Social Media

Kelleen Cullison

  • How To Get Organized (Even If You Already Are)

    by Keleen Cullison | Oct 26, 2016

    College is a whole new ball park when it comes to keeping your life together. At least it is for me. I really don’t like feeling like I’m missing out when events happen on campus or clubs get together, so I tend to join pretty much everything. In some ways, that’s great! I get to be involved. People recognize me on campus. Making sure I’m busy keeps me from dwelling on being away from home, or on the fact that this is the first time I’ve been in a community where I haven’t known everyone my entire life, because that can feel pretty lonely too. In other ways though, keeping so busy can be completely overwhelming. It can feel like there’s nothing going on one week, and then EVERYTHING is going on the next. There’s schoolwork, and club meetings, and my jobs, and VIA’s, and not everything is due at once but it’s still due so half the time I just sit there procrastinating, thinking of everything I have to do, and not knowing where to start!

    So I’m stuck between feeling sad when I have nothing to do, and totally overwhelmed when I do. It’s like I can’t win!

    It’s what I want to do though. I want to be busy and involved, and so to do that, I’ve had to shift the way I organize; going from organizing just my schoolwork, to having to manage my entire life! It’s a work in progress, but I’ve had to come to some hard truths (finally!) in order to stay happy and busy (without going crazy)

    1. I can’t keep my schedule in my head.

      I’ve always relied a lot on my memory to get me by. It’s come in handy in school, and for tests, and I’ve never had to worry about forgetting when something was due, because it was the only thing on my mind. That’s not the case at college. I never have just one test coming up, but three, plus a paper, and a blog assignment, and the list goes on. When I try to keep it all in my head, something ends up slipping through the cracks, and I won’t remember I had a paper to write until the last minute (or worse, as the professor is asking for it!).

      - Keep a To Do list in your phone

      - Keep a Planner

      - Keep a Sticky Note on your computer (I use Tabs for a Cause as my default, there’s a Sticky Note Setting on its customize page)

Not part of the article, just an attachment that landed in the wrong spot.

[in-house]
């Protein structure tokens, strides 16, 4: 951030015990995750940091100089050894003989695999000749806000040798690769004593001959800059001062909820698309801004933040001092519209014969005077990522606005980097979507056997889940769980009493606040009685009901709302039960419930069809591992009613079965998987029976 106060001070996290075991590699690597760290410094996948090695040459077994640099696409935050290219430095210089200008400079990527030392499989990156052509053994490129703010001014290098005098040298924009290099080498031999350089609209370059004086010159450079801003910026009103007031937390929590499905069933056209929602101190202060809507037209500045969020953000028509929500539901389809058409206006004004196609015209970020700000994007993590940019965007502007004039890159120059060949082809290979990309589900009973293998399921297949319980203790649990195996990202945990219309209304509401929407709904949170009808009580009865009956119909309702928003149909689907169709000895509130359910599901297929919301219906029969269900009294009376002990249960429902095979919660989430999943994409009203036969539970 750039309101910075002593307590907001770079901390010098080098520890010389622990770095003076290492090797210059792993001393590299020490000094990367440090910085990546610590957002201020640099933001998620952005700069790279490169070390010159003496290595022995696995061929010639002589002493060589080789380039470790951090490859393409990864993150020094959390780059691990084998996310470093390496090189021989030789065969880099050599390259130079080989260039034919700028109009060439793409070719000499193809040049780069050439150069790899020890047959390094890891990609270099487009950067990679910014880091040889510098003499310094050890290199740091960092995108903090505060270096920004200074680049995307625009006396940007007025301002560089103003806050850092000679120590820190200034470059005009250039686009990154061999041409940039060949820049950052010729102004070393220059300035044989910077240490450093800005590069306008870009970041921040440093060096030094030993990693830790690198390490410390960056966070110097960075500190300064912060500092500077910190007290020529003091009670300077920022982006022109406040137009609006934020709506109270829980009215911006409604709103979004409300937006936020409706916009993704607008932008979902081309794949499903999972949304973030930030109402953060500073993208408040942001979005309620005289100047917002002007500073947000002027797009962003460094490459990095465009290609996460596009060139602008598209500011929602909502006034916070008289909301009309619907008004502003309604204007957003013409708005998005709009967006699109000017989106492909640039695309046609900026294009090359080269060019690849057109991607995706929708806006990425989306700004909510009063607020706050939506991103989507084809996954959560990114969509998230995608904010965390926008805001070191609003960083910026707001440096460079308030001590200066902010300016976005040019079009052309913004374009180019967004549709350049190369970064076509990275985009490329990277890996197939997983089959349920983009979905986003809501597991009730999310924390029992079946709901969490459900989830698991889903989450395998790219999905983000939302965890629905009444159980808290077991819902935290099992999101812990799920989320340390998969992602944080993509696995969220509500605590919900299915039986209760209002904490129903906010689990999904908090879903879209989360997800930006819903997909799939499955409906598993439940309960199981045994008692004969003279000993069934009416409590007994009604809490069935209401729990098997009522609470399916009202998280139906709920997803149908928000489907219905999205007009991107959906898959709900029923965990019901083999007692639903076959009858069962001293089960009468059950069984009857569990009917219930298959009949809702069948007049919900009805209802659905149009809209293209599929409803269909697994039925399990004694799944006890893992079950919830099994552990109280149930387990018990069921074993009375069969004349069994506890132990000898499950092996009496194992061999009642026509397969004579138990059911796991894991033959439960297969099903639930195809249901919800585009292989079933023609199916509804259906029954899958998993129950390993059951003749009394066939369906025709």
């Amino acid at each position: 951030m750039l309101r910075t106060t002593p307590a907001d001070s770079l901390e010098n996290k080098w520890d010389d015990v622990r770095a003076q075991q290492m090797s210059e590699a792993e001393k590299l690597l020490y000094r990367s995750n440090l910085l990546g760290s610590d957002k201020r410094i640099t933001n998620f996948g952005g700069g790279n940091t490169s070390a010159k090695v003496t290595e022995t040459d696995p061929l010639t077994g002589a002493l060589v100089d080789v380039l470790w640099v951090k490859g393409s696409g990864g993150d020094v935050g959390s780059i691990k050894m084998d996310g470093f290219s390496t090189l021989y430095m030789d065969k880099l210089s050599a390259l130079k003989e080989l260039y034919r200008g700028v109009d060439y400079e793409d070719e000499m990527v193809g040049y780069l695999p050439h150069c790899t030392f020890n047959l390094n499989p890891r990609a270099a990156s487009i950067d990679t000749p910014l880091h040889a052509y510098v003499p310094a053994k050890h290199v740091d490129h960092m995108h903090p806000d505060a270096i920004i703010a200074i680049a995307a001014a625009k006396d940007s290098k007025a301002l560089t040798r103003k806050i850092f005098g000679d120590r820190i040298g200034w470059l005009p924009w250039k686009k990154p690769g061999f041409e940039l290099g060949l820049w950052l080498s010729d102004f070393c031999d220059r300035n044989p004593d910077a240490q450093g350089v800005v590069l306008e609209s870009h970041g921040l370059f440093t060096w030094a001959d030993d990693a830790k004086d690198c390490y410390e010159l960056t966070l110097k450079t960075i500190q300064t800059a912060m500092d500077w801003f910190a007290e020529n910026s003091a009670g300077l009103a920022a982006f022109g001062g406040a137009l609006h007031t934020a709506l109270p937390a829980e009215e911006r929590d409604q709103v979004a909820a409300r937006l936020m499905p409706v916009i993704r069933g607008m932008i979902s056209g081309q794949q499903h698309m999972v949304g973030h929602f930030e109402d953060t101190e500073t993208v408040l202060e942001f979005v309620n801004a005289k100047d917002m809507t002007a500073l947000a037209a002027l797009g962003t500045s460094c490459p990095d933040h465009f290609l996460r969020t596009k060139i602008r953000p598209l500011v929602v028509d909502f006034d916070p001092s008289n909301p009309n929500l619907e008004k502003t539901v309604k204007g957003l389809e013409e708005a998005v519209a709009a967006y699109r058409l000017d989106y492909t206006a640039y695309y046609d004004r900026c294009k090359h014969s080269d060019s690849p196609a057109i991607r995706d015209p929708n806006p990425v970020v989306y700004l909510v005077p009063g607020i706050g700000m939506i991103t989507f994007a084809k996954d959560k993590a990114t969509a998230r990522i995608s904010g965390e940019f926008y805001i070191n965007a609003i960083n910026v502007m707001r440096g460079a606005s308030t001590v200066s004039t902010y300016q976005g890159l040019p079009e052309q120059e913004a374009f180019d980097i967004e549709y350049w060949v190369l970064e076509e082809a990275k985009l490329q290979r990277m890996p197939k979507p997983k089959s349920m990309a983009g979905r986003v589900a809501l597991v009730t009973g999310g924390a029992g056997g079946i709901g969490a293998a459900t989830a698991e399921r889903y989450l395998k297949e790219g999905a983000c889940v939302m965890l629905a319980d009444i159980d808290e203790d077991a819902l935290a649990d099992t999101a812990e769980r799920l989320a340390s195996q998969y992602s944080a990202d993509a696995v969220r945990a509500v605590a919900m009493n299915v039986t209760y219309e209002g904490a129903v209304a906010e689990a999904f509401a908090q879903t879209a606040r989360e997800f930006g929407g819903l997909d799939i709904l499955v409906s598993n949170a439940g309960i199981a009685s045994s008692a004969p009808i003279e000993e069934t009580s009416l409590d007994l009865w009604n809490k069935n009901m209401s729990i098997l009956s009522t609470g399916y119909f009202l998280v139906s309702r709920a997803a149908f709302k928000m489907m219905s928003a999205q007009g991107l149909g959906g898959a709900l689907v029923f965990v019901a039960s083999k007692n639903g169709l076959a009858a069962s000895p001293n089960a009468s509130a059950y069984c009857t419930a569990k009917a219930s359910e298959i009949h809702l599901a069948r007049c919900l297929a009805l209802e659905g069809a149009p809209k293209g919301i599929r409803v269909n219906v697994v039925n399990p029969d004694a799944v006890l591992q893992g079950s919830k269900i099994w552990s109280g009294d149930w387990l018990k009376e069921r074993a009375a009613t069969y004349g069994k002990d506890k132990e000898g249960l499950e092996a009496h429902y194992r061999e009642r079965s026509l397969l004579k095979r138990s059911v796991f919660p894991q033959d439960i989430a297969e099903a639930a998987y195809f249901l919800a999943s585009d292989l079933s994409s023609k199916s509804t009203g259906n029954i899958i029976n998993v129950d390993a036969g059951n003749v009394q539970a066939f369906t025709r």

- Keep Sticky Notes in your dorm

      - Keep multiple reminders everywhere and check them regularly. They work as safety nets, to keep anything from being forgotten.

    2. Prioritize
      Sometimes you can’t do everything. There might be a club meeting and a VIA and one comes right after the other, but you also have a test the day after tomorrow. Will you have time to study tonight? Will you be okay if you don’t study until the last minute? It’s important to know yourself and how you study. I have to remind myself all the time that if I don’t make the grade, I won’t be around to do any of this other stuff.

    3. Utilize your time wisely.
      There are some things you can’t schedule. Maybe you want to eat dinner with friends, but they have a class until 6 that day and you set that time aside to study. Maybe there’s a MAC event you didn’t know was going on tonight, but you have a test in the morning. Having to miss out on that stuff can be really disappointing. But, by taking the time to study instead of scrolling through your news feed in your free time while you have it, like that hour between Chem and Psych, you might not have to miss things in the evening. Making conscious decisions to do work while you can, can save you a lot of disappointment later.

      In some ways college is easier. You have less class time, and more time to work than in high school. But you’re also going to be given work to fill that free time, which YOU are responsible for getting done. Your schedule is going to need to be adjusted, just like everything else, once you get to college.

    KelleenCullison
    Kelleen Cullison ’20 is pursuing an English major and minors in Journalism and Peace Studies. She hopes to work as an editor for a publishing company, and hopes to help current and prospective Manchester students avoid the mistakes she is currently making.